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Choosing the Right Internet Plan for Your New Home

Team FYI

Team FYI on June 30, 2020

Find Your Internet - Choosing the Right Internet Plan for Your New Home

Everything You Need to Know in 3 Steps

Moving is the perfect time to evaluate your internet service—but moving is also stressful. You’re worried about everything from purging your overflowing attic to transferring your family’s medical records to making sure Grandma’s china shows up unharmed.

Thankfully, choosing the right internet plan for your home doesn’t have to be as difficult as unleashing your inner Marie Kondo on that attic.

Whether you’re moving now or just looking to review your internet options at your current home, it all comes down to three main steps:

    1. Decide what internet speed will support your online activities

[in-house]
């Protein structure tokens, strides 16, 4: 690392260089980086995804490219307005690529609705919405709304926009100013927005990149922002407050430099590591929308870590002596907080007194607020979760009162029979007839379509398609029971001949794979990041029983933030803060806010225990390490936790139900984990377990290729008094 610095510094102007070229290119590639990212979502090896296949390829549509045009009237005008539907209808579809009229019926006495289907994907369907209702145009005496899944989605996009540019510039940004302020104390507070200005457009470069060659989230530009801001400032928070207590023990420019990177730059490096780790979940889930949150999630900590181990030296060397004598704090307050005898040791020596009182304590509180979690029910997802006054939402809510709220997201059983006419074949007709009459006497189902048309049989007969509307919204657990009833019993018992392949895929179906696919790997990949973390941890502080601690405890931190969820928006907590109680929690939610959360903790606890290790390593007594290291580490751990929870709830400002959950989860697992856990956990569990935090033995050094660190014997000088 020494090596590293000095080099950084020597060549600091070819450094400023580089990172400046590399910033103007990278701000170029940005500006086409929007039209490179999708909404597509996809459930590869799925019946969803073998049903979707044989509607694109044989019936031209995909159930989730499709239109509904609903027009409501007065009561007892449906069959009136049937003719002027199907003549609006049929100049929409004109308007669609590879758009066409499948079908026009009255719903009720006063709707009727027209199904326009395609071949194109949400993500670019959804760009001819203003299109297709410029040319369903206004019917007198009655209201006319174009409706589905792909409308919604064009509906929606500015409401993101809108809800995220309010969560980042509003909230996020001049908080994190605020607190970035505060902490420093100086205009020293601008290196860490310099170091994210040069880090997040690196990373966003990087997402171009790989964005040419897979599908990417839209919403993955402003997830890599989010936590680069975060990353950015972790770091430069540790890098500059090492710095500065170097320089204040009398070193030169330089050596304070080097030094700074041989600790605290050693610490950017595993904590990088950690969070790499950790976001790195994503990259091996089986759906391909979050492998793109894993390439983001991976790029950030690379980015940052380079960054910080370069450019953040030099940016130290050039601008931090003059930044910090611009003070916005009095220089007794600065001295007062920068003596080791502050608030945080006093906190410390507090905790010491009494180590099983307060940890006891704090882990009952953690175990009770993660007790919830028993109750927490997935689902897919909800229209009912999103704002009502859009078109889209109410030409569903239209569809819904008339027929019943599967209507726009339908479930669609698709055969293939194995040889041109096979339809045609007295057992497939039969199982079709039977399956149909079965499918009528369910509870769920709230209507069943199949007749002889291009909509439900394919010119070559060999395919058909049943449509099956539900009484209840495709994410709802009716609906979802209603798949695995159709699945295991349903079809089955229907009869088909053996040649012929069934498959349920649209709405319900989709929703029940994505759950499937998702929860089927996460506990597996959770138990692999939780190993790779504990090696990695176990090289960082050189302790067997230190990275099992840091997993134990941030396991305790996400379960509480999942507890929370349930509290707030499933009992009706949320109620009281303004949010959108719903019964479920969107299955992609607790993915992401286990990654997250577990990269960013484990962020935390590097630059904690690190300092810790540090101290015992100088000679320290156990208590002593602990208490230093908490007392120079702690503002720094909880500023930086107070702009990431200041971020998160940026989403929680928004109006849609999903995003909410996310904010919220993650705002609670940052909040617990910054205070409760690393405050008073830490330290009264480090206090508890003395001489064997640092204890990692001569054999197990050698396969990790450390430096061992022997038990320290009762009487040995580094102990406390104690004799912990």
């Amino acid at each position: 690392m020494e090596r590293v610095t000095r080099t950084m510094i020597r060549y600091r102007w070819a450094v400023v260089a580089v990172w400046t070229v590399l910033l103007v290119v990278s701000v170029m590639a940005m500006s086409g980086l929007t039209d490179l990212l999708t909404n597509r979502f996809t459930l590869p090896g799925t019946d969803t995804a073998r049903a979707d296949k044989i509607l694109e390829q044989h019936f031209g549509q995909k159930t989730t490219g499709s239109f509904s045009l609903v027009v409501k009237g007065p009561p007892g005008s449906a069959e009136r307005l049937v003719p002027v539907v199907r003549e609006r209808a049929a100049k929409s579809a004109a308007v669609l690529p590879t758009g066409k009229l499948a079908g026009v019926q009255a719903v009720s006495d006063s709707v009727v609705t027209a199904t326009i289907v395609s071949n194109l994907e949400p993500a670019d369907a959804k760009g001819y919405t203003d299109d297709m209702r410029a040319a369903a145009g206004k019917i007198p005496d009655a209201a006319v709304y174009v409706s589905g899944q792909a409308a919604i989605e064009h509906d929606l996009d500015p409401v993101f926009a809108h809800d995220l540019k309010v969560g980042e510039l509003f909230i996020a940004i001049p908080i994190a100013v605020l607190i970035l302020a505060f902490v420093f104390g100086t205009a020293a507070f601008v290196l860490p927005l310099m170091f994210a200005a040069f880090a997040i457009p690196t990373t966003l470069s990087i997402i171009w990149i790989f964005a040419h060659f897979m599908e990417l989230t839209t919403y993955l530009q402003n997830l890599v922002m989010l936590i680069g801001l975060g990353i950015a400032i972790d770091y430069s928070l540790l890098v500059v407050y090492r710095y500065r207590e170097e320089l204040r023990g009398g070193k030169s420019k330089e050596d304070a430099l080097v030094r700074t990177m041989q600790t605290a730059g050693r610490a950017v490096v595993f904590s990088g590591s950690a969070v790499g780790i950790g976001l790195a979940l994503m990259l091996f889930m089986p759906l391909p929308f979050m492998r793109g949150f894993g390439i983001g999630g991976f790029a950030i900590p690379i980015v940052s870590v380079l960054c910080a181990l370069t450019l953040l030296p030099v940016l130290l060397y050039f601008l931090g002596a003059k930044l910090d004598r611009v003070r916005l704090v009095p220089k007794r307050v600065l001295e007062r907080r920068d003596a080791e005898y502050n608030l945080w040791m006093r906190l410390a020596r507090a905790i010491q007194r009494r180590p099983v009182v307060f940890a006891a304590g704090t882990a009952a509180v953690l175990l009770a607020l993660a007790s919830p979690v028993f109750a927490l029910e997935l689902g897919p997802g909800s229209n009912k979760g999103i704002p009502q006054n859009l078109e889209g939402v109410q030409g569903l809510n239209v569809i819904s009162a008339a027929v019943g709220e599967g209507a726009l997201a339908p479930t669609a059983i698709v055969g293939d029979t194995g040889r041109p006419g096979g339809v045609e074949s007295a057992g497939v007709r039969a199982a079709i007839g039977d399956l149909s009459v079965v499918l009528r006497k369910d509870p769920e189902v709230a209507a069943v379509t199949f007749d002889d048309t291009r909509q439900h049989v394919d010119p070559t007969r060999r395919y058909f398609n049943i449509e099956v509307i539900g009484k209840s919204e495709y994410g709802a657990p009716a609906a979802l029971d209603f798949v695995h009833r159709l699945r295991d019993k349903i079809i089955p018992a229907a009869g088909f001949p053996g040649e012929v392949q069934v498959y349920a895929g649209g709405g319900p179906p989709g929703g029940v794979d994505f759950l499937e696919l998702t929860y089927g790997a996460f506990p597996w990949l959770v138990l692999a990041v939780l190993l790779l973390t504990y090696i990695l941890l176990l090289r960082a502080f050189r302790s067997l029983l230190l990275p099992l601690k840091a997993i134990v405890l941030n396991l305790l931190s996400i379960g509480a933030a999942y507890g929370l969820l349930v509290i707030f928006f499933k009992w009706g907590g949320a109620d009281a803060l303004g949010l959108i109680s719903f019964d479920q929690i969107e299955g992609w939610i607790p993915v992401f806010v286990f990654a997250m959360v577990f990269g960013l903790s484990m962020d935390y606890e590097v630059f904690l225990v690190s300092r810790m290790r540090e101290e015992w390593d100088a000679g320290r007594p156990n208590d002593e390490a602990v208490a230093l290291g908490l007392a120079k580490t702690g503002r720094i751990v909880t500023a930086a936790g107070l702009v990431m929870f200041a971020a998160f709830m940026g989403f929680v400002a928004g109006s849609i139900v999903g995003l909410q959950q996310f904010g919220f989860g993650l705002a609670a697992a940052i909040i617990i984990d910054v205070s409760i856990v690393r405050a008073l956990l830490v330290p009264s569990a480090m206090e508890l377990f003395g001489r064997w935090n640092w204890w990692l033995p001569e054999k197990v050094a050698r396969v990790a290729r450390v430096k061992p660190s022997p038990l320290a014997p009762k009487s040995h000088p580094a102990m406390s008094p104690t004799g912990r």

2. Determine what providers service your area
    3. Find the right package for your needs

Read on for the details.

1. Decide what internet speed will support your online activities

Broadband speeds are measured in ‘megabits per second’, often shortened to Mbps. The higher the number of Mbps you have, the faster your online activity should be. Most people assume that the higher the internet speed, the better off they are. But not everyone needs lightning-fast internet—and you may be overpaying if you’re subscribing to a service that’s faster than you need.

Consider these general guidelines for an idea of where your household might stand:

    • 10-15 Mbps: Ideal for small households with basic internet needs, such as emailing, web browsing and some music or video streaming.
    • 35-40 Mbps: Great for multi-user households that will be downloading and streaming. Also, typically sufficient for light work from home.
    • 75+ Mbps: Best for heavy use of downloading, streaming, online gaming and other connected devices. Best for home offices that download large files and/or conduct video calls.

Want to get a little more specific? Check out how many Mbps you should have for common types of online activities:

If you want …